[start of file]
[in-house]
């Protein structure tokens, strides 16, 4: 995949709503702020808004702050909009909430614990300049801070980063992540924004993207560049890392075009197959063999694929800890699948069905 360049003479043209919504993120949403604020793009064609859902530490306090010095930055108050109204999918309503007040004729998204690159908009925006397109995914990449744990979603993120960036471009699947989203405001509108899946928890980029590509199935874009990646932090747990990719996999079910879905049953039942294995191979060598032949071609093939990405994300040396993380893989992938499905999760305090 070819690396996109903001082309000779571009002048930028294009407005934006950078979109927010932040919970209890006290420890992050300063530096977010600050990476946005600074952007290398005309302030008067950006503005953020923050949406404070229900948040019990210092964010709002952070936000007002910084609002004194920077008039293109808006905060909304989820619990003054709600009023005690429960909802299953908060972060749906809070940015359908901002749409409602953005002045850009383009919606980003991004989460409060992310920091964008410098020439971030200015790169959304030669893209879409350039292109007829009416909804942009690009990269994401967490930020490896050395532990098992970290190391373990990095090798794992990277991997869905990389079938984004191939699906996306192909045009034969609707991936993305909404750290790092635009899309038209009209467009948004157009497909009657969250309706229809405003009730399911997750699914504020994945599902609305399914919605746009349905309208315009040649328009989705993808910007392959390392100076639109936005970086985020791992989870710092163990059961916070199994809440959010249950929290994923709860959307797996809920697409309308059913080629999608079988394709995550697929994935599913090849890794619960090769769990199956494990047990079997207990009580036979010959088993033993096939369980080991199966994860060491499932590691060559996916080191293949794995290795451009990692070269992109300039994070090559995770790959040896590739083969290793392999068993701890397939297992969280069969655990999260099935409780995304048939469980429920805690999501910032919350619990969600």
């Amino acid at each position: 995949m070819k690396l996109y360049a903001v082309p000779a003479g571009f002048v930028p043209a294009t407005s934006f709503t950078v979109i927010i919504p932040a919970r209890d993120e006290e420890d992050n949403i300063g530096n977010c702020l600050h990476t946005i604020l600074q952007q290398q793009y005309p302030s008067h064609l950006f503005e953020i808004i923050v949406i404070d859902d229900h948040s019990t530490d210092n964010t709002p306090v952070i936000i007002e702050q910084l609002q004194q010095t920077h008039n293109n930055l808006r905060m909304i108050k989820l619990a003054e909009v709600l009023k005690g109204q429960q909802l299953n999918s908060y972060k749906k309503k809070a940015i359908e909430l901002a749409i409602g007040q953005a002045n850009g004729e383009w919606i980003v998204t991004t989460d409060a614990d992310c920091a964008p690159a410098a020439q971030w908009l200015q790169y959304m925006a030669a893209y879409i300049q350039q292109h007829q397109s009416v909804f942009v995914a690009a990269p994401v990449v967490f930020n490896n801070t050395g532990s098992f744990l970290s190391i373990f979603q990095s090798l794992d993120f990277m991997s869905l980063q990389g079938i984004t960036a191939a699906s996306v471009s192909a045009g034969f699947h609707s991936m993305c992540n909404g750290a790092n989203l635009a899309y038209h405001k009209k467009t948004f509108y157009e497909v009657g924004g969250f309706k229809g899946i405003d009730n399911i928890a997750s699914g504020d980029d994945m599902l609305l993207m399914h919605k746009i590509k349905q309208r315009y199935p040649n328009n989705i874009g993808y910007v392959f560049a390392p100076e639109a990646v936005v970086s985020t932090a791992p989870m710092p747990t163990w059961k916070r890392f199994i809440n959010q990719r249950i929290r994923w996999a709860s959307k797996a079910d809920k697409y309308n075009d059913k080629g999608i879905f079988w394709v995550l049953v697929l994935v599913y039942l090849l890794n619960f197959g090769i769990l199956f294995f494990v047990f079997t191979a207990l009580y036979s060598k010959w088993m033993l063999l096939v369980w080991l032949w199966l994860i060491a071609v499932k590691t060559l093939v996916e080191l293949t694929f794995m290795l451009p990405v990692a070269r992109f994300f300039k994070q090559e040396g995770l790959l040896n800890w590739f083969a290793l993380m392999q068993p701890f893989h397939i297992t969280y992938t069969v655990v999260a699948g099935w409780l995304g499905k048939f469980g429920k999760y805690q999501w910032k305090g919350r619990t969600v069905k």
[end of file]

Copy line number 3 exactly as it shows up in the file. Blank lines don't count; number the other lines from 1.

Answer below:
């Amino acid at each position: 995949m070819k690396l996109y360049a903001v082309p000779a003479g571009f002048v930028p043209a294009t407005s934006f709503t950078v979109i927010i919504p932040a919970r209890d993120e006290e420890d992050n949403i300063g530096n977010c702020l600050h990476t946005i604020l600074q952007q290398q793009y005309p302030s008067h064609l950006f503005e953020i808004i923050v949406i404070d859902d229900h948040s019990t530490d210092n964010t709002p306090v952070i936000i007002e702050q910084l609002q004194q010095t920077h008039n293109n930055l808006r905060m909304i108050k989820l619990a003054e909009v709600l009023k005690g109204q429960q909802l299953n999918s908060y972060k749906k309503k809070a940015i359908e909430l901002a749409i409602g007040q953005a002045n850009g004729e383009w919606i980003v998204t991004t989460d409060a614990d992310c920091a964008p690159a410098a020439q971030w908009l200015q790169y959304m925006a030669a893209y879409i300049q350039q292109h007829q397109s009416v909804f942009v995914a690009a990269p994401v990449v967490f930020n490896n801070t050395g532990s098992f744990l970290s190391i373990f979603q990095s090798l794992d993120f990277m991997s869905l980063q990389g079938i984004t960036a191939a699906s996306v471009s192909a045009g034969f699947h609707s991936m993305c992540n909404g750290a790092n989203l635009a899309y038209h405001k009209k467009t948004f509108y157009e497909v009657g924004g969250f309706k229809g899946i405003d009730n399911i928890a997750s699914g504020d980029d994945m599902l609305l993207m399914h919605k746009i590509k349905q309208r315009y199935p040649n328009n989705i874009g993808y910007v392959f560049a390392p100076e639109a990646v936005v970086s985020t932090a791992p989870m710092p747990t163990w059961k916070r890392f199994i809440n959010q990719r249950i929290r994923w996999a709860s959307k797996a079910d809920k697409y309308n075009d059913k080629g999608i879905f079988w394709v995550l049953v697929l994935v599913y039942l090849l890794n619960f197959g090769i769990l199956f294995f494990v047990f079997t191979a207990l009580y036979s060598k010959w088993m033993l063999l096939v369980w080991l032949w199966l994860i060491a071609v499932k590691t060559l093939v996916e080191l293949t694929f794995m290795l451009p990405v990692a070269r992109f994300f300039k994070q090559e040396g995770l790959l040896n800890w590739f083969a290793l993380m392999q068993p701890f893989h397939i297992t969280y992938t069969v655990v999260a699948g099935w409780l995304g499905k048939f469980g429920k999760y805690q999501w910032k305090g919350r619990t969600v069905k």